B.K: Building an image that speaks to truth demands that the eye, brain, and soul see and feel simultaneously. When do you know a photo is one that tells a story?

L.M: It's just one of those things. I can see it while I'm looking through my viewfinder.  When I get home from a session, I always edit right away; that's my ritual. I want to look at the 25th image and remember why my subject was laughing; at image 40, when my subject had tears.  There's always a story, I just know when I get to that exact photo, that it's the one.


B.K: What separates the smartphone/selfie shooters from the professionals?

L.M: As the saying goes, everyone is a photographer these days!  I like the convenience of my phone to capture things on the fly.  I haven't ever done a portrait session with my phone and doubt I ever will...that is unless Apple asked me to do something with a new phone ;)  I think that there's a level of commitment if you are a professional photographer that perhaps someone armed with a phone doesn't have.

B.K:  What artist did you set your sights on and never got close enough to click?

L.M: Gord Downie - hands down.  I hoped to include him in my book, but it wasn't meant to be.

B.K: Are you a collector of photo books? If so, what would be on the shelves and why?

L.M: Yes, I am!  I have every book by Annie Leibovitz, a couple of Vivian Maier, Diane Arbus, Robert Frank, Richard Avedon. I love to look through books for inspiration and see how people's work evolved.

B.K: How have you been able to sustain and compete in an industry that is undergoing the same symptoms and weaknesses musicians face with streaming?

L.M: I was fortunate enough to start my photography career at the right time, with the right people and the best genre. My current work is on a volunteer basis; good for my heart, not my bank account...and that's okay!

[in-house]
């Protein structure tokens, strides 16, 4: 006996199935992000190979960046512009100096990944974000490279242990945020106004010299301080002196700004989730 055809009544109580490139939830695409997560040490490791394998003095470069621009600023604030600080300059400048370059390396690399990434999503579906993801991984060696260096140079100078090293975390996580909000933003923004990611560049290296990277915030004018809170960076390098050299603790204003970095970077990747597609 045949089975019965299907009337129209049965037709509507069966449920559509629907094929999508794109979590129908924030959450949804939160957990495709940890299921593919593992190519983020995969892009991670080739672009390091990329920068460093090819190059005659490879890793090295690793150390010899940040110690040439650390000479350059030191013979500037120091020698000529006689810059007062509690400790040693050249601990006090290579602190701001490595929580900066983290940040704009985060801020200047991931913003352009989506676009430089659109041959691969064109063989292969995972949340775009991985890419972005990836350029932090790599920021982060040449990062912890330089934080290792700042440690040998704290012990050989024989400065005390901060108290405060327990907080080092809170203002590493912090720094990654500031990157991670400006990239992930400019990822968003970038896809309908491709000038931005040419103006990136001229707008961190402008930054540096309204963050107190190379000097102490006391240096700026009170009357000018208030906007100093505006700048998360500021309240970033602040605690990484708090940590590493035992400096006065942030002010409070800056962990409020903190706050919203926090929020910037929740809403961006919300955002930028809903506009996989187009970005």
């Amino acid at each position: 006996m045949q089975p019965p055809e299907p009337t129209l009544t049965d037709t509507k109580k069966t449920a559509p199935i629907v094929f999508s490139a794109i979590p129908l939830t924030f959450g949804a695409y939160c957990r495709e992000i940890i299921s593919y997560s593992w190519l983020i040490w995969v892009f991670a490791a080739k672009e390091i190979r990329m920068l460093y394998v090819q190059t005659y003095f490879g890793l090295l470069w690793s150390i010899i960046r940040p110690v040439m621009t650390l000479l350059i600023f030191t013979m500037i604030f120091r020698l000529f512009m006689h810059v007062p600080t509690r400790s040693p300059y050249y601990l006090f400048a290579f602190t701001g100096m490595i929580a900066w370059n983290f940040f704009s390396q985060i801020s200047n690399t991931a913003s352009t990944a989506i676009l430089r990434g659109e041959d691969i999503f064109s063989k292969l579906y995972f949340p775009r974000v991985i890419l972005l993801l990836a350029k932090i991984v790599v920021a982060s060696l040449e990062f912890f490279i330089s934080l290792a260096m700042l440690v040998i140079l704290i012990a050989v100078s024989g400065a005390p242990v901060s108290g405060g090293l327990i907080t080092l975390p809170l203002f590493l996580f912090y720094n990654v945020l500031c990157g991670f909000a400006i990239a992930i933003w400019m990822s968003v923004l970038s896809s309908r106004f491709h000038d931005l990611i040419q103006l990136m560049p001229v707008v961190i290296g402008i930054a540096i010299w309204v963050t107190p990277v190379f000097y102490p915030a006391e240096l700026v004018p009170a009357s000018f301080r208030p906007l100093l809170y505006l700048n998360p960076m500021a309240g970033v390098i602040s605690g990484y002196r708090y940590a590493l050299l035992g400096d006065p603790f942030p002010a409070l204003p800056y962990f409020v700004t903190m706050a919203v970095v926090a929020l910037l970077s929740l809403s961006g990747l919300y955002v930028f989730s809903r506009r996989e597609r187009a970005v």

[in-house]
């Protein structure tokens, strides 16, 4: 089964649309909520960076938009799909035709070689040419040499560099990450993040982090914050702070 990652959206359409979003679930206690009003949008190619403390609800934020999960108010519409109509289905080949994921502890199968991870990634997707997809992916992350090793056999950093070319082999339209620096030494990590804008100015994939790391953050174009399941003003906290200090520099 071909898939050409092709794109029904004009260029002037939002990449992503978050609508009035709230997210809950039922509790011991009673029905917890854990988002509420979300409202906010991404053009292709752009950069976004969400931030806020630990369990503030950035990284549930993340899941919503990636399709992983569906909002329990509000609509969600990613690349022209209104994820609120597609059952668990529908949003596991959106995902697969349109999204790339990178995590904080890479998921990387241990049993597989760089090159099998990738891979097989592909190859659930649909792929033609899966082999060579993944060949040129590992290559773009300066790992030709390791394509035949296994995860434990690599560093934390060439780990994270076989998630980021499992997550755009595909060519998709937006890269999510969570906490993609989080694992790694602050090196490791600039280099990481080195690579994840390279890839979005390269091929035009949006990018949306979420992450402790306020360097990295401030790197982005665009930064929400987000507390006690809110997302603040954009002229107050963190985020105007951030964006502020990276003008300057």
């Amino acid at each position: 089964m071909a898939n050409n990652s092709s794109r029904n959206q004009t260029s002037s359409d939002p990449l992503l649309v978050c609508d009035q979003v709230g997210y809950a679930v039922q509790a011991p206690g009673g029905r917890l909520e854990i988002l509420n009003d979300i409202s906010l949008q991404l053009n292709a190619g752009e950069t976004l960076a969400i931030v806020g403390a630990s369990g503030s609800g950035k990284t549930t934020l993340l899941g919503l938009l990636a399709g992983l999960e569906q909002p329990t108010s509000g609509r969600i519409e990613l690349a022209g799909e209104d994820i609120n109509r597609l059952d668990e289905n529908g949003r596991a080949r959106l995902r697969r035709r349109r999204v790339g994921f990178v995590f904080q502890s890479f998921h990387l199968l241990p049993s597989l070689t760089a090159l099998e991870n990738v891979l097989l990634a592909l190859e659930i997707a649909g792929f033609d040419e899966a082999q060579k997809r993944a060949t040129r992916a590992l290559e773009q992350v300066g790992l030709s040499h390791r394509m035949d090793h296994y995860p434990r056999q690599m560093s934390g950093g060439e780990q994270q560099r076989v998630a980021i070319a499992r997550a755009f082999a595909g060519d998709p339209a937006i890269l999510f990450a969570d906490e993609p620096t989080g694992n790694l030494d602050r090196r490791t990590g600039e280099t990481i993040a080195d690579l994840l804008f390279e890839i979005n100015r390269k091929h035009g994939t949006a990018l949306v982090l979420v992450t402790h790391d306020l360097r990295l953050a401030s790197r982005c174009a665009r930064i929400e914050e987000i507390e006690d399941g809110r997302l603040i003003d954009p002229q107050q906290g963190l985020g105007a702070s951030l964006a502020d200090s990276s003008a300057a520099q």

B.K: What camera did you save long and hard for that you were certain would be the tool you most needed to express yourself?

L.M: My current Canon.  Though, cameras are much like cell phones in the way that there is always something new and better just around the corner.  I also really believe that my artistic vision is the best thing I can arm myself with for any shoot.


B.K: What do you pack in your bag these days? For a shoot?

L.M: My Canon and my 35 mm lens.

B.K:  Are you a gearhead?

L.M: Not at all.

B.K: Do you still get a rush shooting bands on stage?

L.M: I did when I first started out but quickly realized that shooting bands wasn't my thing.  I still do but only on a volunteer basis for initiatives and people that I love.

B.K: Your recent book – Music Makers: At the Great Hall – is a gorgeous collection of portraits of Canadian musicians. How did you raise the money to do this and connect with artists?

L.M: What a time that was. I photographed that series over almost four years; through a major renovation at the Great Hall and caring for my father. The interest in the book and I guess in me, resulted in friends pretty much footing the bill to have that book printed. It was the most gracious thing that happened. I'm still absolutely grateful for all of those people.  As for connecting...I just ask!  I think there may have been two or three people that I had to go though reps to reach; the rest was on me.  If you don't ask, you don't get.